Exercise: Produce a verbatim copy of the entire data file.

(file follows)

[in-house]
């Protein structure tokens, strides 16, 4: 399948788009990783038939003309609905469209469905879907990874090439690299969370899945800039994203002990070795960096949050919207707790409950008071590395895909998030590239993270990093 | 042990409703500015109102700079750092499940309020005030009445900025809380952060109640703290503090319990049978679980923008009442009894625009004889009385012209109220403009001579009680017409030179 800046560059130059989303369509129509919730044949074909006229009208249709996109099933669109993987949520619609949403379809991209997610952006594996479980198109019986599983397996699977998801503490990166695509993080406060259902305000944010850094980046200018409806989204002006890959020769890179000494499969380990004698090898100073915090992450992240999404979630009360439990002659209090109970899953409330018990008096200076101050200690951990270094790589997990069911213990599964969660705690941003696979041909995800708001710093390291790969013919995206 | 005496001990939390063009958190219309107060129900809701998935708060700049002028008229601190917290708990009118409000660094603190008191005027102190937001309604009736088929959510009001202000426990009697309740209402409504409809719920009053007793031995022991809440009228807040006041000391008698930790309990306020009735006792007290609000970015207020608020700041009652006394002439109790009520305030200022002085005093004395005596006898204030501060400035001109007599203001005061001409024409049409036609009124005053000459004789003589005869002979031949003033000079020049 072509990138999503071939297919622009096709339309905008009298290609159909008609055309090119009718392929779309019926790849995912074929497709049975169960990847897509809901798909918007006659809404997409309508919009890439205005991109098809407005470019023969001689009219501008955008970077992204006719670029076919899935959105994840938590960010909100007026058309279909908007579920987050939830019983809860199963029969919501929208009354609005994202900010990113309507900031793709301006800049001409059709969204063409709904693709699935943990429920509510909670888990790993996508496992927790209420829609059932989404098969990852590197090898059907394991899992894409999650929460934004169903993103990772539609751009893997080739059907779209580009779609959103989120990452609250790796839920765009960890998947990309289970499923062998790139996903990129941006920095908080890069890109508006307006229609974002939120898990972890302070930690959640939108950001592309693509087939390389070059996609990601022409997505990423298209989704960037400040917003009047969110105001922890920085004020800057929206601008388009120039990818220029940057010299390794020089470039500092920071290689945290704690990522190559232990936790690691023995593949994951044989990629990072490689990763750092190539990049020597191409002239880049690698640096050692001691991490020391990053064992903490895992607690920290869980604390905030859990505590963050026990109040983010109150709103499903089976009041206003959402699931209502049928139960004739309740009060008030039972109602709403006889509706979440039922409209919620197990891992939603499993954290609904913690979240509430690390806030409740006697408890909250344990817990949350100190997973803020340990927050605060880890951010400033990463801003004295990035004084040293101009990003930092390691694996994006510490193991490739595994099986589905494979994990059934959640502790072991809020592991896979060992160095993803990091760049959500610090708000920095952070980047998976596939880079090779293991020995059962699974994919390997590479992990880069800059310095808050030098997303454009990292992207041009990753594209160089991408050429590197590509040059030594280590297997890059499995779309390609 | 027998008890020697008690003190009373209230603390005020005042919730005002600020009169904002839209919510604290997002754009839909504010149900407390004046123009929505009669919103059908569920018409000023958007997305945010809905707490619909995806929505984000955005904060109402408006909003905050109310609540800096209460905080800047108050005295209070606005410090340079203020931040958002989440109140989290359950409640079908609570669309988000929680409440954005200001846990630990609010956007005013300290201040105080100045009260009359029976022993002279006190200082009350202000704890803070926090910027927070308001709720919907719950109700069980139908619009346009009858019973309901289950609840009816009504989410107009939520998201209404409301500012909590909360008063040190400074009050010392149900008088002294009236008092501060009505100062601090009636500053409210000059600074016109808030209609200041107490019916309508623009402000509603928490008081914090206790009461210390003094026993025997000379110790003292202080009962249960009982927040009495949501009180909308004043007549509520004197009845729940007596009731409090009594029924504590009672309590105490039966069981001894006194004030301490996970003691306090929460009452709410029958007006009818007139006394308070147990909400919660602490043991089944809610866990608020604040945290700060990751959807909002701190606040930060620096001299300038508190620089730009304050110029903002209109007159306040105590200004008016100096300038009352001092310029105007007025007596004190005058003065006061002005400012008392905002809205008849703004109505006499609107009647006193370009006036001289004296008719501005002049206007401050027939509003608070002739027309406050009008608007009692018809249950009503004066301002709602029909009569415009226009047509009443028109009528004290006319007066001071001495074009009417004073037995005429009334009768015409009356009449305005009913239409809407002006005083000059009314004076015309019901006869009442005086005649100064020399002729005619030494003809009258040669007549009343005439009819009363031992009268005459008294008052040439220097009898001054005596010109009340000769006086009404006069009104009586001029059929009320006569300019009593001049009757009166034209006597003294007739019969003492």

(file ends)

[in-house]
């Protein structure tokens, strides 16, 4: 399948788009990783038939003309609905469209469905879907990874090439690299969370899945800039994203002990070795960096949050919207707790409950008071590395895909998030590239993270990093 | 042990409703500015109102700079750092499940309020005030009445900025809380952060109640703290503090319990049978679980923008009442009894625009004889009385012209109220403009001579009680017409030179 800046560059130059989303369509129509919730044949074909006229009208249709996109099933669109993987949520619609949403379809991209997610952006594996479980198109019986599983397996699977998801503490990166695509993080406060259902305000944010850094980046200018409806989204002006890959020769890179000494499969380990004698090898100073915090992450992240999404979630009360439990002659209090109970899953409330018990008096200076101050200690951990270094790589997990069911213990599964969660705690941003696979041909995800708001710093390291790969013919995206 | 005496001990939390063009958190219309107060129900809701998935708060700049002028008229601190917290708990009118409000660094603190008191005027102190937001309604009736088929959510009001202000426990009697309740209402409504409809719920009053007793031995022991809440009228807040006041000391008698930790309990306020009735006792007290609000970015207020608020700041009652006394002439109790009520305030200022002085005093004395005596006898204030501060400035001109007599203001005061001409024409049409036609009124005053000459004789003589005869002979031949003033000079020049 072509990138999503071939297919622009096709339309905008009298290609159909008609055309090119009718392929779309019926790849995912074929497709049975169960990847897509809901798909918007006659809404997409309508919009890439205005991109098809407005470019023969001689009219501008955008970077992204006719670029076919899935959105994840938590960010909100007026058309279909908007579920987050939830019983809860199963029969919501929208009354609005994202900010990113309507900031793709301006800049001409059709969204063409709904693709699935943990429920509510909670888990790993996508496992927790209420829609059932989404098969990852590197090898059907394991899992894409999650929460934004169903993103990772539609751009893997080739059907779209580009779609959103989120990452609250790796839920765009960890998947990309289970499923062998790139996903990129941006920095908080890069890109508006307006229609974002939120898990972890302070930690959640939108950001592309693509087939390389070059996609990601022409997505990423298209989704960037400040917003009047969110105001922890920085004020800057929206601008388009120039990818220029940057010299390794020089470039500092920071290689945290704690990522190559232990936790690691023995593949994951044989990629990072490689990763750092190539990049020597191409002239880049690698640096050692001691991490020391990053064992903490895992607690920290869980604390905030859990505590963050026990109040983010109150709103499903089976009041206003959402699931209502049928139960004739309740009060008030039972109602709403006889509706979440039922409209919620197990891992939603499993954290609904913690979240509430690390806030409740006697408890909250344990817990949350100190997973803020340990927050605060880890951010400033990463801003004295990035004084040293101009990003930092390691694996994006510490193991490739595994099986589905494979994990059934959640502790072991809020592991896979060992160095993803990091760049959500610090708000920095952070980047998976596939880079090779293991020995059962699974994919390997590479992990880069800059310095808050030098997303454009990292992207041009990753594209160089991408050429590197590509040059030594280590297997890059499995779309390609 | 027998008890020697008690003190009373209230603390005020005042919730005002600020009169904002839209919510604290997002754009839909504010149900407390004046123009929505009669919103059908569920018409000023958007997305945010809905707490619909995806929505984000955005904060109402408006909003905050109310609540800096209460905080800047108050005295209070606005410090340079203020931040958002989440109140989290359950409640079908609570669309988000929680409440954005200001846990630990609010956007005013300290201040105080100045009260009359029976022993002279006190200082009350202000704890803070926090910027927070308001709720919907719950109700069980139908619009346009009858019973309901289950609840009816009504989410107009939520998201209404409301500012909590909360008063040190400074009050010392149900008088002294009236008092501060009505100062601090009636500053409210000059600074016109808030209609200041107490019916309508623009402000509603928490008081914090206790009461210390003094026993025997000379110790003292202080009962249960009982927040009495949501009180909308004043007549509520004197009845729940007596009731409090009594029924504590009672309590105490039966069981001894006194004030301490996970003691306090929460009452709410029958007006009818007139006394308070147990909400919660602490043991089944809610866990608020604040945290700060990751959807909002701190606040930060620096001299300038508190620089730009304050110029903002209109007159306040105590200004008016100096300038009352001092310029105007007025007596004190005058003065006061002005400012008392905002809205008849703004109505006499609107009647006193370009006036001289004296008719501005002049206007401050027939509003608070002739027309406050009008608007009692018809249950009503004066301002709602029909009569415009226009047509009443028109009528004290006319007066001071001495074009009417004073037995005429009334009768015409009356009449305005009913239409809407002006005083000059009314004076015309019901006869009442005086005649100064020399002729005619030494003809009258040669007549009343005439009819009363031992009268005459008294008052040439220097009898001054005596010109009340000769006086009404006069009104009586001029059929009320006569300019009593001049009757009166034209006597003294007739019969003492």